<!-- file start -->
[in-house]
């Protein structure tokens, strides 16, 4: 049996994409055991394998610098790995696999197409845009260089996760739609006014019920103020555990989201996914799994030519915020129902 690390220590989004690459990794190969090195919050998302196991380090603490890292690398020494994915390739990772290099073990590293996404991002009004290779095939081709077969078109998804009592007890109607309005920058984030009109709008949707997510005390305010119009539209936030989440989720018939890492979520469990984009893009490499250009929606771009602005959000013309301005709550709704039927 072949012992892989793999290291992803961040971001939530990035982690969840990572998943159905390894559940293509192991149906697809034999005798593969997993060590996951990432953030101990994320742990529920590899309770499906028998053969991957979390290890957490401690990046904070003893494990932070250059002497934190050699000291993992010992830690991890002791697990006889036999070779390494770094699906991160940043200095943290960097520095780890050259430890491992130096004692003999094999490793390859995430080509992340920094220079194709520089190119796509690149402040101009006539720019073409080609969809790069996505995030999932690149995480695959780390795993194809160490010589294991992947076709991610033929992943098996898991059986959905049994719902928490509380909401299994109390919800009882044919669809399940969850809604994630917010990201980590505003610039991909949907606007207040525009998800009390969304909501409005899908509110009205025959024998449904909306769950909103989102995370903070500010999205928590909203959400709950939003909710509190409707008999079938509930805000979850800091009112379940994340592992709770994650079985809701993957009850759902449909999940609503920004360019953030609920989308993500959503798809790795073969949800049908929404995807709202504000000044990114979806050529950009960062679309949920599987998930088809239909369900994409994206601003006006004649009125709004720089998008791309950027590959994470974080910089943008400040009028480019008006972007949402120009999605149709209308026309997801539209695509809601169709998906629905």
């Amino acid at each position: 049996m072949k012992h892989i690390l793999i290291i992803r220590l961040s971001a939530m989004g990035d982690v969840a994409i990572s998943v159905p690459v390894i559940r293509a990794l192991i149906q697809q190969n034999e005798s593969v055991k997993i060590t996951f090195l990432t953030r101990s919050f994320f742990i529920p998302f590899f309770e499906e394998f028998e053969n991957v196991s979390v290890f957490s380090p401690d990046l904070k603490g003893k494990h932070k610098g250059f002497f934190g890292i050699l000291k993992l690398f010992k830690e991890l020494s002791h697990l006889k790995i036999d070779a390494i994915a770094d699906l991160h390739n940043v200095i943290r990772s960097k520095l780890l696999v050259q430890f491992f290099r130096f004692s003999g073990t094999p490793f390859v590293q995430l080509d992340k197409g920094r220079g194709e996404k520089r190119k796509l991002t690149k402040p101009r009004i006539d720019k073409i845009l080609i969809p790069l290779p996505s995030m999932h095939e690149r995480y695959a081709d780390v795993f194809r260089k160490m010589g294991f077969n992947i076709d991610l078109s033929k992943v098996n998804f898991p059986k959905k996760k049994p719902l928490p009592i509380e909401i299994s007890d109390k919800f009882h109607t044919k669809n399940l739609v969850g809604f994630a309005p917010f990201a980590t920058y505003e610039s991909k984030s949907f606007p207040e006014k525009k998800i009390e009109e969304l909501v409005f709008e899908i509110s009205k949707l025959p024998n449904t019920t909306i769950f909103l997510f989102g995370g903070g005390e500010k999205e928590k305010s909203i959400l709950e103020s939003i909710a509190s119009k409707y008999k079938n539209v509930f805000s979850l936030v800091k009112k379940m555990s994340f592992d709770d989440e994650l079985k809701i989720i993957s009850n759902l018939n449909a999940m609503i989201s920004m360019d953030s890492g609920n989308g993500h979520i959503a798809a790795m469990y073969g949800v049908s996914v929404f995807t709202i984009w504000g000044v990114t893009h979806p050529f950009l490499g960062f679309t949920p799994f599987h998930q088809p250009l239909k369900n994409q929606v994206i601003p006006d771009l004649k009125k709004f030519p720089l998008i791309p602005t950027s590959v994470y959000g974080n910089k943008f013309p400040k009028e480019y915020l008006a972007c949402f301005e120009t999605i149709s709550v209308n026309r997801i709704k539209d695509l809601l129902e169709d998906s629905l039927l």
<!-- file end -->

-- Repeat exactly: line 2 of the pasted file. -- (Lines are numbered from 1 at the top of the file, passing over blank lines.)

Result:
């Protein structure tokens, strides 16, 4: 049996994409055991394998610098790995696999197409845009260089996760739609006014019920103020555990989201996914799994030519915020129902 690390220590989004690459990794190969090195919050998302196991380090603490890292690398020494994915390739990772290099073990590293996404991002009004290779095939081709077969078109998804009592007890109607309005920058984030009109709008949707997510005390305010119009539209936030989440989720018939890492979520469990984009893009490499250009929606771009602005959000013309301005709550709704039927 072949012992892989793999290291992803961040971001939530990035982690969840990572998943159905390894559940293509192991149906697809034999005798593969997993060590996951990432953030101990994320742990529920590899309770499906028998053969991957979390290890957490401690990046904070003893494990932070250059002497934190050699000291993992010992830690991890002791697990006889036999070779390494770094699906991160940043200095943290960097520095780890050259430890491992130096004692003999094999490793390859995430080509992340920094220079194709520089190119796509690149402040101009006539720019073409080609969809790069996505995030999932690149995480695959780390795993194809160490010589294991992947076709991610033929992943098996898991059986959905049994719902928490509380909401299994109390919800009882044919669809399940969850809604994630917010990201980590505003610039991909949907606007207040525009998800009390969304909501409005899908509110009205025959024998449904909306769950909103989102995370903070500010999205928590909203959400709950939003909710509190409707008999079938509930805000979850800091009112379940994340592992709770994650079985809701993957009850759902449909999940609503920004360019953030609920989308993500959503798809790795073969949800049908929404995807709202504000000044990114979806050529950009960062679309949920599987998930088809239909369900994409994206601003006006004649009125709004720089998008791309950027590959994470974080910089943008400040009028480019008006972007949402120009999605149709209308026309997801539209695509809601169709998906629905």